In a Knowledge-based Society the organisation of research and education systems must have the ability to contribute with quality based contents and services in accordance with changes in the society. Specific emphasis is:
It is clear that we cannot naively rest and merely rely on the power of the ever more advancing high technology tools to successfully face such challenges. More efficient organizational frameworks for the production of knowledge components and for their sharing and reuse are to be devised and fine-tuned, together with aptly suited international laws to regulate authorship management and a stronger commitment to manage and assess quality of information.
- on the development of an internal quality culture, strengthening institutional and community (as peer review) quality evaluation together with external evaluation processes;
- how to agree with common quality criteria and definition of roles involved for creating open collaboration framework (for example for e-learning, scholarly communication, etc.).
Response to such challenges has been suggested in last decade by a variety of growing communities, rooted into a freely accessible digital infrastructure, experimenting peculiar collaborative methodologies and organizations aimed at designing, assembling, maintaining and delivering knowledge objects that are increasingly shifting the locus of innovation toward users. Of special relevance in this regard are the open access and the open content movements, for which, although rules governing the conduct of participants are still evolving and somewhat unclear, common ground can be summarized by the following principles:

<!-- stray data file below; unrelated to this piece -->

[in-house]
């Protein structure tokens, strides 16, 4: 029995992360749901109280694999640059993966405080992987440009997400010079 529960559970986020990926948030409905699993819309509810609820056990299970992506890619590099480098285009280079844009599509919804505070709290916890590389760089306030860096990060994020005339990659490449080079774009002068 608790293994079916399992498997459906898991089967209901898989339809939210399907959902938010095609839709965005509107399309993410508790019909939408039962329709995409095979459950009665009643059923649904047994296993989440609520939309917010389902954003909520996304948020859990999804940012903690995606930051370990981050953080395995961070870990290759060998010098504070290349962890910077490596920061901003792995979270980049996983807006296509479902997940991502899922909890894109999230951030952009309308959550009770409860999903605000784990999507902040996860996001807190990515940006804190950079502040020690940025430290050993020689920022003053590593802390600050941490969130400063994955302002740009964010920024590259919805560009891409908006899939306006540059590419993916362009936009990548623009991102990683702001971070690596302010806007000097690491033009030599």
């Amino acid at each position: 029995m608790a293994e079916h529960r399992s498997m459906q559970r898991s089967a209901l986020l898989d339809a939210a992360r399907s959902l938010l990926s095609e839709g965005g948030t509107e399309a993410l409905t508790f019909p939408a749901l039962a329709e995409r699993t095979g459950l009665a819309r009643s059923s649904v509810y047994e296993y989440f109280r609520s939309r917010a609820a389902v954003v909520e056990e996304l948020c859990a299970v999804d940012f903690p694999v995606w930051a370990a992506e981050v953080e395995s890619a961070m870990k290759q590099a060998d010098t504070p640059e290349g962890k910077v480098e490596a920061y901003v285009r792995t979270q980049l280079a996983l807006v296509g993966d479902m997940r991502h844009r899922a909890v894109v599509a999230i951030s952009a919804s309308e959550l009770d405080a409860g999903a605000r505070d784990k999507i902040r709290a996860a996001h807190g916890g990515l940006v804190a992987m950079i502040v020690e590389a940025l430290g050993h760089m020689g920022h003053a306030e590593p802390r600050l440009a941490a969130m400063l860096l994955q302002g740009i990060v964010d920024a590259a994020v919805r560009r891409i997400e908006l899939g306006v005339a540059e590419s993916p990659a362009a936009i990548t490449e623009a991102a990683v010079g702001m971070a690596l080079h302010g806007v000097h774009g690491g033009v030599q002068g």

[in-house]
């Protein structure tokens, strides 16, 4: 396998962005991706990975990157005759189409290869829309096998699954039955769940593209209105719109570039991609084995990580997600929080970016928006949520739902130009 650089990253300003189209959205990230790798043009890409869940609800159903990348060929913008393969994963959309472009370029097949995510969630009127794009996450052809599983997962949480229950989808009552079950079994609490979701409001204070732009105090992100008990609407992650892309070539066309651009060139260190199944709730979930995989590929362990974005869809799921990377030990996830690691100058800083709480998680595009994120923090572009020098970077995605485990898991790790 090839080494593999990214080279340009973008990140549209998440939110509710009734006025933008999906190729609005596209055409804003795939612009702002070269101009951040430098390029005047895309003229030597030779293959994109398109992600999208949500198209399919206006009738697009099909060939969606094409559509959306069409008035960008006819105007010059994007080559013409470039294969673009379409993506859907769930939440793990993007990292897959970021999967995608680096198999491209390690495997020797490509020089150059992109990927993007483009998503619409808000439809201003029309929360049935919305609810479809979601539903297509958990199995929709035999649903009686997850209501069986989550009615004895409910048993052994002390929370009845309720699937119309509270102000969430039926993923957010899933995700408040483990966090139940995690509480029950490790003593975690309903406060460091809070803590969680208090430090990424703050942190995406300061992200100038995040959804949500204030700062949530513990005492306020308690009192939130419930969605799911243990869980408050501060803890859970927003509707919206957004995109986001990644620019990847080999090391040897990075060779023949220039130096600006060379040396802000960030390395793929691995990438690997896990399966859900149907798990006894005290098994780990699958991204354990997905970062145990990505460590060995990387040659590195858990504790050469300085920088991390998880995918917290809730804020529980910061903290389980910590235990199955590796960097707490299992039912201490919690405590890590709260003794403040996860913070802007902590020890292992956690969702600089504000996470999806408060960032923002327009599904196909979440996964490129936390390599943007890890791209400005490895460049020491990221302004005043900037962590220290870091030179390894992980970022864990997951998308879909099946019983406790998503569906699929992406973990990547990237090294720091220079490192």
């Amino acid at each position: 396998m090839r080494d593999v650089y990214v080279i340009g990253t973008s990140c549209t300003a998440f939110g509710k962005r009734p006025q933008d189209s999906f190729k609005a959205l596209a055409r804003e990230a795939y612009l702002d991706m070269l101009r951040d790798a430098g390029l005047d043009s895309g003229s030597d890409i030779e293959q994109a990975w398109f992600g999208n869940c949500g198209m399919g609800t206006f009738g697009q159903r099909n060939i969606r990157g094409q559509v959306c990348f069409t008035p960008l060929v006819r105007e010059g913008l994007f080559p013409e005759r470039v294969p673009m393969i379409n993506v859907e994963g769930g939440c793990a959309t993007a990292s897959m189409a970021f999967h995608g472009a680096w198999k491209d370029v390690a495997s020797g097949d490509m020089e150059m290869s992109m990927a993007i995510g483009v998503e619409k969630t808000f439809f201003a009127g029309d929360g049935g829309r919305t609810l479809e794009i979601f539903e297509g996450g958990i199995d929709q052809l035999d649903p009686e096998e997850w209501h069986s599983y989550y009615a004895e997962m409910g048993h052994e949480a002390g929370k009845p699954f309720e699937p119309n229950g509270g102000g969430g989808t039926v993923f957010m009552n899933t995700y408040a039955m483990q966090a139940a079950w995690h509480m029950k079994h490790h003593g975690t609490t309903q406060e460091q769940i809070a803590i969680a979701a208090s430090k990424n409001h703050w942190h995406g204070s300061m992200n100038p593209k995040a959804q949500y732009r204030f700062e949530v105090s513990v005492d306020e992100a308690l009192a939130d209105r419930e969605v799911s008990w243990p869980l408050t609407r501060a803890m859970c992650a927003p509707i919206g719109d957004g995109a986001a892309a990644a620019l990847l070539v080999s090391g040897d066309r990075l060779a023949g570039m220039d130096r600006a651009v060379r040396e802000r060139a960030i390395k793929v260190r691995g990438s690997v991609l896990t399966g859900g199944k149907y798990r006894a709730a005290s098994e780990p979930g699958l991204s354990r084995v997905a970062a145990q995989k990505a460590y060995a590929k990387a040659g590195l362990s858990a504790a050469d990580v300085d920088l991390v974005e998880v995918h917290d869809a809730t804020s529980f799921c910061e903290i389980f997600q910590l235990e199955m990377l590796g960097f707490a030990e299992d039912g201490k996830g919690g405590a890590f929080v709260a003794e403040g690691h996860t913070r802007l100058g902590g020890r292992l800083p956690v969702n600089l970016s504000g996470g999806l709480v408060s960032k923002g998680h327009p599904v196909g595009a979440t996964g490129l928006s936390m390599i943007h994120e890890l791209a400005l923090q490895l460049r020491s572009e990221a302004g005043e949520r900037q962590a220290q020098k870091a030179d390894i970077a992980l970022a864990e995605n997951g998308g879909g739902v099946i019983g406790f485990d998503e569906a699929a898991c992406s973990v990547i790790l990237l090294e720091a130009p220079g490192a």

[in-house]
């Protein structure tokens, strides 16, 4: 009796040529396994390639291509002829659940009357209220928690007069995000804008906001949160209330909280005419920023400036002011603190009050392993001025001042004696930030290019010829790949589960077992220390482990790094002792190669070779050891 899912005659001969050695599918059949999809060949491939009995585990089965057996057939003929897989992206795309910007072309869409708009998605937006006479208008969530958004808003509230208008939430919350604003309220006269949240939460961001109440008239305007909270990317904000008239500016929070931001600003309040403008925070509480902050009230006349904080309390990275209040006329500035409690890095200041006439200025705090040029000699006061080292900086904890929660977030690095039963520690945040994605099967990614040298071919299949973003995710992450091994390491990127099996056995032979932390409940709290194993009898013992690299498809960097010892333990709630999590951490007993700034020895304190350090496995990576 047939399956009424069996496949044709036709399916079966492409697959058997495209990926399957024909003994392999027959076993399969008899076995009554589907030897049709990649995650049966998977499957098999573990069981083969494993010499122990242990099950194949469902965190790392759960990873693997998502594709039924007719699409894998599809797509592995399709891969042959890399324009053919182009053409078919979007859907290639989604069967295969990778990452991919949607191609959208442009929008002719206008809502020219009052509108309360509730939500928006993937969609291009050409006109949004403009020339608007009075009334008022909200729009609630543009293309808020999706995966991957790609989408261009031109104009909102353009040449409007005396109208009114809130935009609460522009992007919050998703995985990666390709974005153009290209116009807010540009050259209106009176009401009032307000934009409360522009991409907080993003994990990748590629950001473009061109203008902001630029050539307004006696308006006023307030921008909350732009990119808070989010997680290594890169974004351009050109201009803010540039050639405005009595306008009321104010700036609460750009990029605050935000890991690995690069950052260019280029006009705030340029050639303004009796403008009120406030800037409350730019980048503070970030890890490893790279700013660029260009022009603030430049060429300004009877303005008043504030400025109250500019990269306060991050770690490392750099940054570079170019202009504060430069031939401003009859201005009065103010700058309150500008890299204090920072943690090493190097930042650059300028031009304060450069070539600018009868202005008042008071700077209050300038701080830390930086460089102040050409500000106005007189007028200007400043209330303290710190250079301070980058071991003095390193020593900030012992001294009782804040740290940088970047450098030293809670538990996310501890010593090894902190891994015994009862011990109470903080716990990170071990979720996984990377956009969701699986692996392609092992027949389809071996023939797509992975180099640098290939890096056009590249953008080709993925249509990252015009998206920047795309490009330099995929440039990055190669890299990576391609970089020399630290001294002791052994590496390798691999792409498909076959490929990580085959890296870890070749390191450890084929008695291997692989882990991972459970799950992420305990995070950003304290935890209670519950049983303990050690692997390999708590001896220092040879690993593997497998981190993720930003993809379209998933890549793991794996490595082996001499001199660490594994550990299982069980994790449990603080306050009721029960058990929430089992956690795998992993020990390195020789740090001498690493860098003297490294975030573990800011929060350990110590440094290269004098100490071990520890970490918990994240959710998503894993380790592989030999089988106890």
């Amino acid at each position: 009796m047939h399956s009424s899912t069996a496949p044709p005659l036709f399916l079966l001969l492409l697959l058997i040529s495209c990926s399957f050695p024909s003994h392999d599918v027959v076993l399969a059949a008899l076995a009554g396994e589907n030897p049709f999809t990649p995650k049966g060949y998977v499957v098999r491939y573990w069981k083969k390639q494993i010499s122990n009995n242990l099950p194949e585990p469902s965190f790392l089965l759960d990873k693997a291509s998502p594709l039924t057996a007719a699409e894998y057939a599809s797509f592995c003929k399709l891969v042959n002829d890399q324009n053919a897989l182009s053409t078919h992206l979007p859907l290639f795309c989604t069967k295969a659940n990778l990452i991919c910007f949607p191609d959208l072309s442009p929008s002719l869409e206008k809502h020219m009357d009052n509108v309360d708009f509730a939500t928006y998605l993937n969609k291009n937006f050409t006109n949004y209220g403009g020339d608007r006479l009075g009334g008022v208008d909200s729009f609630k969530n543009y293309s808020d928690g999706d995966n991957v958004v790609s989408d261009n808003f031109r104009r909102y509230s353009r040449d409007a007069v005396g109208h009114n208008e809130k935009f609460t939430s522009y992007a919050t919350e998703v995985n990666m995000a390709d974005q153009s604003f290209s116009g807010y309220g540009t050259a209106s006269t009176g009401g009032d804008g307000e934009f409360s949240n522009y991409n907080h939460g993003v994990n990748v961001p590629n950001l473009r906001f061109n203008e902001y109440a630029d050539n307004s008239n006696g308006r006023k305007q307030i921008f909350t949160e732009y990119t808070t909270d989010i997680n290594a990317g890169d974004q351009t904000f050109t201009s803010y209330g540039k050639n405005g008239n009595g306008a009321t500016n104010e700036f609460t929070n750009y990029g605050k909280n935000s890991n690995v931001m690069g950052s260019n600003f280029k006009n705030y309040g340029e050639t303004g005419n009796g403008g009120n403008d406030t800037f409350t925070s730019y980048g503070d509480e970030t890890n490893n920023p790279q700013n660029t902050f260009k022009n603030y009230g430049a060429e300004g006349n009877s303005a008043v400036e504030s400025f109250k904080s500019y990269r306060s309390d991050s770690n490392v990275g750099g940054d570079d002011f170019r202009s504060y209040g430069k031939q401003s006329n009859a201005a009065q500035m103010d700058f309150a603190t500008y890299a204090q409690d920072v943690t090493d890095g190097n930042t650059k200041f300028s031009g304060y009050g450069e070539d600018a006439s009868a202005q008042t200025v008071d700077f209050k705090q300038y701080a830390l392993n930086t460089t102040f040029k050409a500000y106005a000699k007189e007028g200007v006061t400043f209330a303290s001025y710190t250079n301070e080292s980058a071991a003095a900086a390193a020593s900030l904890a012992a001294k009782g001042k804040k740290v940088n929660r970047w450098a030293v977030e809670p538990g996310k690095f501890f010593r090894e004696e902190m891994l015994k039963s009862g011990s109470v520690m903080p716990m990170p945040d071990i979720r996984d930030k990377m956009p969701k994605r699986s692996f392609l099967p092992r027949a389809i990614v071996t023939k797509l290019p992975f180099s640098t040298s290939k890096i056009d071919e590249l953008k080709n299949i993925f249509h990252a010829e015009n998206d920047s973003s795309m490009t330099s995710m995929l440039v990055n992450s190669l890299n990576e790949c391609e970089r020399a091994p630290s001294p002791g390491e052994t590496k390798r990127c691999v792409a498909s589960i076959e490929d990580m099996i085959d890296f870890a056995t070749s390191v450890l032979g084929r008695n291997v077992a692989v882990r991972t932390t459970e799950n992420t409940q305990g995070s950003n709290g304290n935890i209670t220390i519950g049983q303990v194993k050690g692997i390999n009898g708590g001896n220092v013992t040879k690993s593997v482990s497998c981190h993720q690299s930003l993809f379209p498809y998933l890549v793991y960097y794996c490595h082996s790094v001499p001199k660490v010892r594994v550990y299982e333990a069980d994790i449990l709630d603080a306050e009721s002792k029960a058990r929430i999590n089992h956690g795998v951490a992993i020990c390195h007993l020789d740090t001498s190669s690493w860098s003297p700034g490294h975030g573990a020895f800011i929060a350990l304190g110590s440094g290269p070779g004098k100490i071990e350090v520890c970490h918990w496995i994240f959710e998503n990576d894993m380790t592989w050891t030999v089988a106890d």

The workshop offers the opportunity to discuss some structural changes in the mechanisms of knowledge creation and cultural growth that could be induced by a proper use of the information technologies, paying special attention to quality aspects.
- Knowledge cannot be considered only an exclusive property of you as discoverer.
- Spreading out your work under the least restrictions as possible will result in larger impact: larger audience, larger influence, more citations and references to your work.
Therefore, many people involved in open communities feel that benefits will follow releasing knowledge materials with permission to copy, re-use and distribute, in terms of feedback from peers and on the financial side as well.
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